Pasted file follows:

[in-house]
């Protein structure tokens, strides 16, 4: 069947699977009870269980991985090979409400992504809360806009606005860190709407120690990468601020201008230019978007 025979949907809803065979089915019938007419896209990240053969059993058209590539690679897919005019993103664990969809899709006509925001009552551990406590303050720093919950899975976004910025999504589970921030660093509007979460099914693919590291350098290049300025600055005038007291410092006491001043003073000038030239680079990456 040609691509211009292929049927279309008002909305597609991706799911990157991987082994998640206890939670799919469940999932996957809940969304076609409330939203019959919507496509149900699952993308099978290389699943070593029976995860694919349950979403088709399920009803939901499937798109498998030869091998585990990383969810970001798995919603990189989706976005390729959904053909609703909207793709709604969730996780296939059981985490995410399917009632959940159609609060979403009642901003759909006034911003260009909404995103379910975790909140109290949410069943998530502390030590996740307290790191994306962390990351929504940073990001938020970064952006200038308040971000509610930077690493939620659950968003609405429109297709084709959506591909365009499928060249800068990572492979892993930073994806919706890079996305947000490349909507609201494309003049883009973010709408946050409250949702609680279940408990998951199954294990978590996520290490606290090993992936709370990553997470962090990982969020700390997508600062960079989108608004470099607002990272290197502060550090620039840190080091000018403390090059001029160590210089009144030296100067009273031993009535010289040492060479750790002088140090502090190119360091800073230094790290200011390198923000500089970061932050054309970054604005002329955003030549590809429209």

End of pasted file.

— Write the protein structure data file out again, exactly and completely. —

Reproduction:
[in-house]
């Protein structure tokens, strides 16, 4: 069947699977009870269980991985090979409400992504809360806009606005860190709407120690990468601020201008230019978007 025979949907809803065979089915019938007419896209990240053969059993058209590539690679897919005019993103664990969809899709006509925001009552551990406590303050720093919950899975976004910025999504589970921030660093509007979460099914693919590291350098290049300025600055005038007291410092006491001043003073000038030239680079990456 040609691509211009292929049927279309008002909305597609991706799911990157991987082994998640206890939670799919469940999932996957809940969304076609409330939203019959919507496509149900699952993308099978290389699943070593029976995860694919349950979403088709399920009803939901499937798109498998030869091998585990990383969810970001798995919603990189989706976005390729959904053909609703909207793709709604969730996780296939059981985490995410399917009632959940159609609060979403009642901003759909006034911003260009909404995103379910975790909140109290949410069943998530502390030590996740307290790191994306962390990351929504940073990001938020970064952006200038308040971000509610930077690493939620659950968003609405429109297709084709959506591909365009499928060249800068990572492979892993930073994806919706890079996305947000490349909507609201494309003049883009973010709408946050409250949702609680279940408990998951199954294990978590996520290490606290090993992936709370990553997470962090990982969020700390997508600062960079989108608004470099607002990272290197502060550090620039840190080091000018403390090059001029160590210089009144030296100067009273031993009535010289040492060479750790002088140090502090190119360091800073230094790290200011390198923000500089970061932050054309970054604005002329955003030549590809429209």